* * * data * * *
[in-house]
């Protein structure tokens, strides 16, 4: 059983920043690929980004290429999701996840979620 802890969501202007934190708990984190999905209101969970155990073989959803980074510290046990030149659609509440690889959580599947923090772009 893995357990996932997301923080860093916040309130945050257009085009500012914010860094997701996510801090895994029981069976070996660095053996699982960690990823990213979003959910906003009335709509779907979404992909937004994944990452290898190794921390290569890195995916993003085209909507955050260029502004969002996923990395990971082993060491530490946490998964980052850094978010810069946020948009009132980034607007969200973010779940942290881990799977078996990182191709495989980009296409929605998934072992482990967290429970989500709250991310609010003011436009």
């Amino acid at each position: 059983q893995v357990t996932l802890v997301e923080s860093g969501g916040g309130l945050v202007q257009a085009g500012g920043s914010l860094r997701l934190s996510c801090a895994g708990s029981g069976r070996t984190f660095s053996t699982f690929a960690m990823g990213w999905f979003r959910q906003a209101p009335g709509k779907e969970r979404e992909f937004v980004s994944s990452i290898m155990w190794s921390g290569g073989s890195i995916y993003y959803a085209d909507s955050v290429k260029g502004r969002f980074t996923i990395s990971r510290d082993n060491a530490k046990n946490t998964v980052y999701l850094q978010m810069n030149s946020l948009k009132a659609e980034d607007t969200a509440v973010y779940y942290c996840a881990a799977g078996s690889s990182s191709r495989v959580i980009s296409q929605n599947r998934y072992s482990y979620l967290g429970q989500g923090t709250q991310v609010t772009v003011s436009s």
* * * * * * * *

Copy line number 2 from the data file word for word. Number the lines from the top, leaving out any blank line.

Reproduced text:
């Protein structure tokens, strides 16, 4: 059983920043690929980004290429999701996840979620 802890969501202007934190708990984190999905209101969970155990073989959803980074510290046990030149659609509440690889959580599947923090772009 893995357990996932997301923080860093916040309130945050257009085009500012914010860094997701996510801090895994029981069976070996660095053996699982960690990823990213979003959910906003009335709509779907979404992909937004994944990452290898190794921390290569890195995916993003085209909507955050260029502004969002996923990395990971082993060491530490946490998964980052850094978010810069946020948009009132980034607007969200973010779940942290881990799977078996990182191709495989980009296409929605998934072992482990967290429970989500709250991310609010003011436009």